Understand your business finances
June 19, 2016
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Understand your service business


The phone rings in the office. “My air conditioner’s stopped working. It’s going to be 35 degrees tomorrow. Can you fix it today?”.

For many service businesses, speed of response to their customer’s needs is one of the key criteria they’ll be judged on. At key times of the year, managing one of these businesses can be chaotic – a mix of urgent work, scheduled work, and job over-runs.

The owner’s time can be spent totally in the business. Meeting sales prospects. Preparing or reviewing quotes. Setting up the work schedules. Organising materials. Dealing with customer problems. There is no time left to actually plan the business direction.

Knowing your team

When all the owner’s time is spent doing the day-to-day work, how can they possibly be in control of the business? Do they really know which technicians are performing well and those who are not? Do they have a handle on the material costs for each job? Do they know which type of work or customer gives them the best profit?

An owner of a very small business will be close enough to his staff and customers to gauge performance. But once the number of operators is in double figures, it becomes harder to control.

This is where the owner of a growing business will do well to invest in cloud-based systems which help with management of the business operation, as well as providing information critical for measurement of performance. Features of these systems can include:shutterstock_264828095

  • Lead management – tracking sales opportunities and proposals in one place
  • Quotes – easy to produce with material costs and labour rates pre-loaded
  • Scheduling – allocation of technicians/contractors/equipment to jobs
  • Simple time-tracking of actual time against planned time
  • Recording materials used and stock management
  • Notes on job history, including photos
  • Connection with technicians in the field, allowing job data to be collected quickly on completion
  • Prompt invoicing
  • Profit reporting by job

Using a job management system like this will allow key business information to be more readily shared. The integration of the different functions into a single system also eliminates a lot of paperwork and duplication of effort.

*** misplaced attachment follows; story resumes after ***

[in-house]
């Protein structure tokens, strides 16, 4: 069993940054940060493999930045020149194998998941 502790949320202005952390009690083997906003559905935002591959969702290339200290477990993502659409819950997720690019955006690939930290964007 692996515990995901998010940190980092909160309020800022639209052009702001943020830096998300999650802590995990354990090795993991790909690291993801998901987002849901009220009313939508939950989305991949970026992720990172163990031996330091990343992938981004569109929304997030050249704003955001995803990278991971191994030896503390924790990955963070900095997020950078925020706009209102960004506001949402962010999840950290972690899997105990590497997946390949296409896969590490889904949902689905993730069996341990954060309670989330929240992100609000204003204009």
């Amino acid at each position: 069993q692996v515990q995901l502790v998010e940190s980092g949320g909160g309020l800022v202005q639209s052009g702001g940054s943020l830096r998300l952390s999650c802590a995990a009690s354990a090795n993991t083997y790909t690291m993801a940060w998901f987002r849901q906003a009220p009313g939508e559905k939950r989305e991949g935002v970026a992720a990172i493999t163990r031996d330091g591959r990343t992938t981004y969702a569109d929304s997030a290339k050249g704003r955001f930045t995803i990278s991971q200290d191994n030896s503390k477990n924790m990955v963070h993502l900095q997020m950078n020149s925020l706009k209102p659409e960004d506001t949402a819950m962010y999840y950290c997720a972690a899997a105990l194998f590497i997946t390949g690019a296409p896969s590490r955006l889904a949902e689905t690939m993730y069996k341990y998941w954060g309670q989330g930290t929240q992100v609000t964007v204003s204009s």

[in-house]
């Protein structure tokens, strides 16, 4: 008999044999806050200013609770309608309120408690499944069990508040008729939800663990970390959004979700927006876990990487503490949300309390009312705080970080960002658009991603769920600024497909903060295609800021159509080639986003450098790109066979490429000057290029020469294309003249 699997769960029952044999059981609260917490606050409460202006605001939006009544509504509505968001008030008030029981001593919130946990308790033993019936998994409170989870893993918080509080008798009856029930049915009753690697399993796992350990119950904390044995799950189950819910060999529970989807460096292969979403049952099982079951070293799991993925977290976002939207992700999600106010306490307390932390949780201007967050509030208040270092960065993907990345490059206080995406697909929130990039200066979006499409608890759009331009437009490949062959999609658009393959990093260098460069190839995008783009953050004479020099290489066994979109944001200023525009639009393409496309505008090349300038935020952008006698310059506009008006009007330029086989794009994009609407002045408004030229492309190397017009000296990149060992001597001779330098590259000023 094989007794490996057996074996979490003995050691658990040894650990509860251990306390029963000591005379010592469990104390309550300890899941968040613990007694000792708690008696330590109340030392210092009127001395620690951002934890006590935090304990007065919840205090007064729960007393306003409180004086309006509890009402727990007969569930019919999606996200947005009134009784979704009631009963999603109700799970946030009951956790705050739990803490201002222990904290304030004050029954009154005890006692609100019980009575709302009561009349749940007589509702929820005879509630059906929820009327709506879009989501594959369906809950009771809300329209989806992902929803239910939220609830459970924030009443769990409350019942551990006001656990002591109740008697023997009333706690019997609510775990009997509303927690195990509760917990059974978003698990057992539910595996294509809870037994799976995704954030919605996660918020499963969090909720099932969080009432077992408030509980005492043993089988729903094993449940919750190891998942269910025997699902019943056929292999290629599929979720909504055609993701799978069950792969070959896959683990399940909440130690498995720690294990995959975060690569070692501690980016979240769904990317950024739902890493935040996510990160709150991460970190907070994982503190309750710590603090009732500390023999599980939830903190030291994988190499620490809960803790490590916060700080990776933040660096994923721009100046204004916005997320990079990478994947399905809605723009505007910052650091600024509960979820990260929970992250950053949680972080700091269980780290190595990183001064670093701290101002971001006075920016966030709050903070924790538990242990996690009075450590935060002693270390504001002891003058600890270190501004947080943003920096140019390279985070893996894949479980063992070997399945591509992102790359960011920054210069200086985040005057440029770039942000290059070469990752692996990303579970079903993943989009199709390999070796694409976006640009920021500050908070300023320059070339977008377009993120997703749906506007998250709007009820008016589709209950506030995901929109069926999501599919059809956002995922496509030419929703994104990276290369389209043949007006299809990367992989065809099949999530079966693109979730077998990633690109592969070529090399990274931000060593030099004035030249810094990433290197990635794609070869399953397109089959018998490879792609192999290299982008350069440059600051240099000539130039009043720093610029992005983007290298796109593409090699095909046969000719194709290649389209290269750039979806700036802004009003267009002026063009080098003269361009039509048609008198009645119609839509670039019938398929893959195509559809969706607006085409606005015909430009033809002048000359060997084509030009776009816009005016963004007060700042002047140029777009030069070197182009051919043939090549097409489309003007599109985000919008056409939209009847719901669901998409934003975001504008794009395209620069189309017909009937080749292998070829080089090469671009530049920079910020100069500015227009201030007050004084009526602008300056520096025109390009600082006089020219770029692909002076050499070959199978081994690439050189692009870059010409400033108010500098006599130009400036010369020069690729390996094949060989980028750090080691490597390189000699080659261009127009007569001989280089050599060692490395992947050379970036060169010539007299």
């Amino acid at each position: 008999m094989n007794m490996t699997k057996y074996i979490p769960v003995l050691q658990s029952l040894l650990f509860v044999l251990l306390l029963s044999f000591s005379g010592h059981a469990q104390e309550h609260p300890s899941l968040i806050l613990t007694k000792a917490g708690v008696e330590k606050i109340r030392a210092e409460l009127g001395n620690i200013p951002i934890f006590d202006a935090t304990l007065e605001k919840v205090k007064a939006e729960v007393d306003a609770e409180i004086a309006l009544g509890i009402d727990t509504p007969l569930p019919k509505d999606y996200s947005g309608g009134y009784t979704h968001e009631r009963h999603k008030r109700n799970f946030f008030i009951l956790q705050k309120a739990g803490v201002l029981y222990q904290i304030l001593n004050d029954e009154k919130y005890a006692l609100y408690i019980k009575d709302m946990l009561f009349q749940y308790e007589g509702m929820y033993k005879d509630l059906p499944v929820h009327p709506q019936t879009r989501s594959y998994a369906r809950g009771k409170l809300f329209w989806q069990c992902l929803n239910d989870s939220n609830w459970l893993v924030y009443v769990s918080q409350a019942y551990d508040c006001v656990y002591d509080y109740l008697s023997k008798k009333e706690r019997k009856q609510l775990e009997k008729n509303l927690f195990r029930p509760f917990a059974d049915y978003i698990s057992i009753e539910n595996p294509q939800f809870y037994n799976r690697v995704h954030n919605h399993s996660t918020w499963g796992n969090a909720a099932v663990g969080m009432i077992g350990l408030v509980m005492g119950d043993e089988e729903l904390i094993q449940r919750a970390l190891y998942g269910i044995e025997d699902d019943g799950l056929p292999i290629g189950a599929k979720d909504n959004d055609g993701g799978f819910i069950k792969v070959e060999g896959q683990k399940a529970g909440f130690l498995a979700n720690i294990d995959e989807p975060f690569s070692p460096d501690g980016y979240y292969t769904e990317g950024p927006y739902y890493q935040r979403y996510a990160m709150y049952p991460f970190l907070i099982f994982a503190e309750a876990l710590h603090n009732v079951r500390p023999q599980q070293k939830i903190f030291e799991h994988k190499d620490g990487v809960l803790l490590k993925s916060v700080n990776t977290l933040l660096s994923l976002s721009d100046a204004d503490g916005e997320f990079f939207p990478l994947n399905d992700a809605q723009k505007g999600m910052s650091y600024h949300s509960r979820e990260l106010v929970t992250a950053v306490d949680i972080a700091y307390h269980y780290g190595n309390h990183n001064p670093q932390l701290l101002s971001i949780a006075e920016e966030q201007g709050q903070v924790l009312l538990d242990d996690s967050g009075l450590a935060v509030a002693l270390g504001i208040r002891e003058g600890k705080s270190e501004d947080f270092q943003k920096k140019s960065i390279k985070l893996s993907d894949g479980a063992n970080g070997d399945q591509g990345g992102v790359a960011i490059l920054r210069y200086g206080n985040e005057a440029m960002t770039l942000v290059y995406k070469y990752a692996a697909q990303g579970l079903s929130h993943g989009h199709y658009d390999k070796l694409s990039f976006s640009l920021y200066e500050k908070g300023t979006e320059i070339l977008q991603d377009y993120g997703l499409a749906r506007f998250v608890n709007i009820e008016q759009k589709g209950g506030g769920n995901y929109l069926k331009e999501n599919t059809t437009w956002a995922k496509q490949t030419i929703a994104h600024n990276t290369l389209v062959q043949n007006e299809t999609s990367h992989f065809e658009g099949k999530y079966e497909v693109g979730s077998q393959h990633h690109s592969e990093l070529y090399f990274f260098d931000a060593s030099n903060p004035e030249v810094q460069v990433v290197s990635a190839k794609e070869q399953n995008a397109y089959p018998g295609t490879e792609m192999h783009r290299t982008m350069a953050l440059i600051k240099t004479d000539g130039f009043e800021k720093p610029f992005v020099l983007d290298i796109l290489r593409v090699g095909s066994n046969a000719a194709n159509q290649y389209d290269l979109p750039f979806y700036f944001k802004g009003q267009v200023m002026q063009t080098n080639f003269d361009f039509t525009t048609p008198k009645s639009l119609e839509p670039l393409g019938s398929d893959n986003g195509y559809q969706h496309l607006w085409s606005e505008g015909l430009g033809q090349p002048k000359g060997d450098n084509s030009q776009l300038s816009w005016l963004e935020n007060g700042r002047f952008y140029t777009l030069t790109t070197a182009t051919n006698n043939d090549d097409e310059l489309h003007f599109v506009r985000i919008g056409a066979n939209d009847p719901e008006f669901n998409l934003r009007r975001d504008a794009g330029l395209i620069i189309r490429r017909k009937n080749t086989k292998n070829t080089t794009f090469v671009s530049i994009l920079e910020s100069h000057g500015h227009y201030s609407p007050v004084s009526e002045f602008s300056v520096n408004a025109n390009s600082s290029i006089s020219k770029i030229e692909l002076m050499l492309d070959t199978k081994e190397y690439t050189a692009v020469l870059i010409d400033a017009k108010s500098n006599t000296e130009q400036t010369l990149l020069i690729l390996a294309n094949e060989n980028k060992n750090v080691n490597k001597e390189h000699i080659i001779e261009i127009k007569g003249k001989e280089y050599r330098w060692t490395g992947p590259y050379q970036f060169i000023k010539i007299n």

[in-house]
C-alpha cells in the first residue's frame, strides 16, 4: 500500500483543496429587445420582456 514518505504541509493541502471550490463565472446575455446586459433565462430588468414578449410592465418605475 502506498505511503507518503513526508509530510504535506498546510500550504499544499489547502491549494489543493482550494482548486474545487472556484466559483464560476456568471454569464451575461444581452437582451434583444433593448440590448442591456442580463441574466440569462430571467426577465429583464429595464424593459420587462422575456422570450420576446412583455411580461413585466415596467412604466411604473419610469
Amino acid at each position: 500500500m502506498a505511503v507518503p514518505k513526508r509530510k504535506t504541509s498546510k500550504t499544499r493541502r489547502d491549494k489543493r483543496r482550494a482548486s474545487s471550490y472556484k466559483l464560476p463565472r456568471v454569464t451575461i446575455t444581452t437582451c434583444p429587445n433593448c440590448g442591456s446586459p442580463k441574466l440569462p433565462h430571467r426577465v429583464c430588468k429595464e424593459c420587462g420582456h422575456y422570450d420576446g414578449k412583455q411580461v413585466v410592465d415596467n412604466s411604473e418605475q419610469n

This gives the business owner more time to focus on planning the business for greater success.

With quality data produced from a business management system, meaningful analysis can be done.

It’s important to ensure that costs reported in the business management system are matched in the accounting system:

  • The cost of sales in the accounts should include materials, wages and all payroll on-costs relating to production/service operators. This means technicians in the field, production workers, professionals working directly on client jobs.
  • Wages relating to administration and sales staff is then left as part of overheads.
  • Cost of sales also includes material costs.

You should then be able to correlate the costs in the job management system with the cost of sales from the accounts system, allowing for movements in stock and work in progress.

  • Any variances between the two will allow you to report on changes in rate/price, or on changes in anticipated volumes of work/materials.
  • If these variances are ongoing, then you should update the cost assumptions in the job management system.

Once you have a lot more understanding of your business profitability:

  • Your accounts will provide you with the monthly gross profit (sales less materials less production/service operator wages).
  • Your business management system will break this gross profit down further by job or service.
  • You can also analyse the gross profit by type of work or customer group, which will help you to plan your future strategy.

These reports are a powerful management tool.

  • The business owner can see where the good profits are being made and focus on that area.
  • They can see where there were problems and act promptly to prevent them re-occurring.
  • Reports showing KPI for revenue per operator staff hour and gross profit per staff hour also reflect staff performance.

The measures outlined above apply to many different types of service business. Trades such as plumbing, heating and cooling and electrical. Custom manufacturing work. Professional services such as legal firms and marketing services.

If you want help to set up a reporting system which gives you an incisive breakdown of your business profit by month, by job, by product or by service, you should consider using a Virtual CFO.

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